Blizzard’s Security Detects Unauthorized Access, Recommends Players Update Passwords And Security Questions

If you play World Of Warcraft, Starcraft 2, or Diablo 3, you may want to read this: Mike Horhaime of Blizzard Entertainment posted a press release in regards to a breach of data on their internal network. The leaked information includes email addresses of players outside of China as well as “cryptographically scrambled versions of Battle.net passwords” in addition to personal security questions and Mobile/Dial-in authenticators on North American servers (including players who log in from outside North America).

Blizzard's Security Detects Unauthorized Access

According to Horhaime, there is no evidence that credit cards, billing addresses, or real names were compromised. In Blizzard’s view, or the one it’s presenting, the biggest issue with this breach will be a wave of spam and phising emails for their customers. The press release says “Based on what we currently know, this information alone is NOT enough for anyone to gain access to Battle.net accounts.”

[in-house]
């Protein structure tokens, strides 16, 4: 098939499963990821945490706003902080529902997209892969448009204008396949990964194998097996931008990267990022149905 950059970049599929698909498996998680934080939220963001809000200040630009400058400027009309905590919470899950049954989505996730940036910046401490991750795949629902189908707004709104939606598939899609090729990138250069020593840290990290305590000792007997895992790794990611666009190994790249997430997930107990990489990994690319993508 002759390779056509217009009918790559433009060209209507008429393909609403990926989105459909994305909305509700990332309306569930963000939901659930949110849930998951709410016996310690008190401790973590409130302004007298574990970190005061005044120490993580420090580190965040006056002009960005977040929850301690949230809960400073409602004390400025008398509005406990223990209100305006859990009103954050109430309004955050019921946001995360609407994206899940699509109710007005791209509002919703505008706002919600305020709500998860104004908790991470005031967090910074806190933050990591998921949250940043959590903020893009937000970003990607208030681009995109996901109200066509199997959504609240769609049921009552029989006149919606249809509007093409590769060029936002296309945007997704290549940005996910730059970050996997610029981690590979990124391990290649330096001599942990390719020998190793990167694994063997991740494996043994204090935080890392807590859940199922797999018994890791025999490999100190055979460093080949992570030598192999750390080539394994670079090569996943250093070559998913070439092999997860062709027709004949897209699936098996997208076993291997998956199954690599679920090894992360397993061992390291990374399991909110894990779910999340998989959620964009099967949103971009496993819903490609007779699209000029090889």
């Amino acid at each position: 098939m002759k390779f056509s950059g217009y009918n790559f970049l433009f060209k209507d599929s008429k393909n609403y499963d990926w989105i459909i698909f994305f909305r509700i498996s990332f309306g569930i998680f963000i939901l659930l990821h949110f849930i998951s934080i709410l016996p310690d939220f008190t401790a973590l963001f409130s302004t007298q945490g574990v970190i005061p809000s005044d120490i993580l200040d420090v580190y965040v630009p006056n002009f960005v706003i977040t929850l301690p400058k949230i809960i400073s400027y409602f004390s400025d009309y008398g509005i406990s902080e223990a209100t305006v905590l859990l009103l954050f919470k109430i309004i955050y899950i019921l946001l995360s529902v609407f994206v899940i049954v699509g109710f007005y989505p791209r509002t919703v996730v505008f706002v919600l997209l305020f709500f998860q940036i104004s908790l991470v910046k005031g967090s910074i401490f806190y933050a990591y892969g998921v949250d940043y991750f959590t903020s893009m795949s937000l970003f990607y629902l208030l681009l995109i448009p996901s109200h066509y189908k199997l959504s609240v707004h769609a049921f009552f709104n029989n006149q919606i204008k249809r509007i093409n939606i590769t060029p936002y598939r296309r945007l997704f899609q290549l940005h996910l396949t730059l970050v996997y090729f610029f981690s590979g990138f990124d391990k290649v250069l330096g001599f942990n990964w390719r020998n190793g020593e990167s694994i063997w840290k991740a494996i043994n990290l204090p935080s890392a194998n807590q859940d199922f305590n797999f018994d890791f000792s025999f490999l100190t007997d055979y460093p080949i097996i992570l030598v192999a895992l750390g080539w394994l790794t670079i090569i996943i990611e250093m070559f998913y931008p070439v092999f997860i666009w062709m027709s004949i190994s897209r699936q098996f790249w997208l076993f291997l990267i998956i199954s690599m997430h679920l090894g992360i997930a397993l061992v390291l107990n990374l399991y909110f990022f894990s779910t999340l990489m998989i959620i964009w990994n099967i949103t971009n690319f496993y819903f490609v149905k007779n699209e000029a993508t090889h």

But there is a bigger danger here than an online game account. If someone has your email address and generic security questions, how hard would it be to access your other online accounts? With the way email addresses and security questions are often used for authentication, there is potential to do a lot of financial harm to Blizzard’s customers. We’ve already seen how a few incidental pieces of personal information have been enough to cause individuals serious harm.

Blizzard's Security Detects Unauthorized Access

We recommend that if you use Blizzard’s services that you should update your security questions for your other online accounts too. And yeah, check the actual links in your emails before you click on them.

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